This article is an edited extract from The Gospel in the Marketplace of Ideas by Copan and Litwak, published by IVP, ISBN 978 1 783 591 282, and is used with permission.
What set Mez McConnell on the road to becoming a Christian?
My story starts before I was even born.
My parents’ marriage was doomed from the start. I was only two when my mother ran off leaving my three-year-old sister and me with our grandparents. From that point, childhood memories are a mixture of anger, pain and loneliness. Abandoned by my mother, I was often clueless about my father’s whereabouts, while his girlfriend – a cruel, angry and violent woman ‘looked after us’. She wasn’t nice and would get angry with us kids and hit us. She would get angry a lot.
Dad wasn’t there
One day, Dad left us at a big house. He said we were there to stay for a while. I cried a lot, but nobody hit me and there were loads of other children. I celebrated my seventh birthday at the big house. They gave me my first-ever party with a cake and everyone sang ‘Happy Birthday’. But Dad wasn’t there. I felt so alone. This was my first experience of… (to read more click here)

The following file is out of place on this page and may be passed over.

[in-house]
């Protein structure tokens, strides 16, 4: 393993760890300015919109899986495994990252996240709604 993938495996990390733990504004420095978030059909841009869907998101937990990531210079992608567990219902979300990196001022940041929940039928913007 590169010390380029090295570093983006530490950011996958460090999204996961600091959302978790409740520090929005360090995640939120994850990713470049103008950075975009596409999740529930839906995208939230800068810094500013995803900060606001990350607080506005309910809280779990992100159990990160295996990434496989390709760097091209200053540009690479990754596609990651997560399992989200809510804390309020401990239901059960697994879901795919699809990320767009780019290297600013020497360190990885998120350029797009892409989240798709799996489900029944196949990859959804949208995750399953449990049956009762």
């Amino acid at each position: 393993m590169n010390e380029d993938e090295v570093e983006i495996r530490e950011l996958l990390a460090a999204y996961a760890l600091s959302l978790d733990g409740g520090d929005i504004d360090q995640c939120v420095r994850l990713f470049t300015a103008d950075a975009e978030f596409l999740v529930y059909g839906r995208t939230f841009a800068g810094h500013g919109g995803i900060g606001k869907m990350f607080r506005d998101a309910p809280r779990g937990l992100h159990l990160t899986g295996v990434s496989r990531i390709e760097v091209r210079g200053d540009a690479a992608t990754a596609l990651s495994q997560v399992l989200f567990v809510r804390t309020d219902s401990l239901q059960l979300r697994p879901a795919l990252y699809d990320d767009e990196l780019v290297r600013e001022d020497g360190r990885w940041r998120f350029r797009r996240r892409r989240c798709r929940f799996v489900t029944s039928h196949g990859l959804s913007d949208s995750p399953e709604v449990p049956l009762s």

Mez McConnell is the pastor for Niddrie Community Church, near Edinburgh. He is also the Director of 20schemes which is dedicated to revitalising and planting gospel churches in Scotland’s poorest communities. Previously he was a missionary with street kids in Brazil. He is married and has two children. This article is an edited extract from his book What’s the Point of Life, published by Christian Focus, £0.85, ISBN 978 1 781 913 550 and is used with permission.
How bad were the Canaanites?
The Israelites original arrival in the land of Canaan, after the exodus, brought a military judgment and destruction on the inhabitants of a number of its towns – including the destruction by fire of three cities. Critics complain that surely this period represented a low point in biblical history. Weren’t the indigenous inhabitants simply peace-loving pastoralists going about their daily lives?
Rotten to the core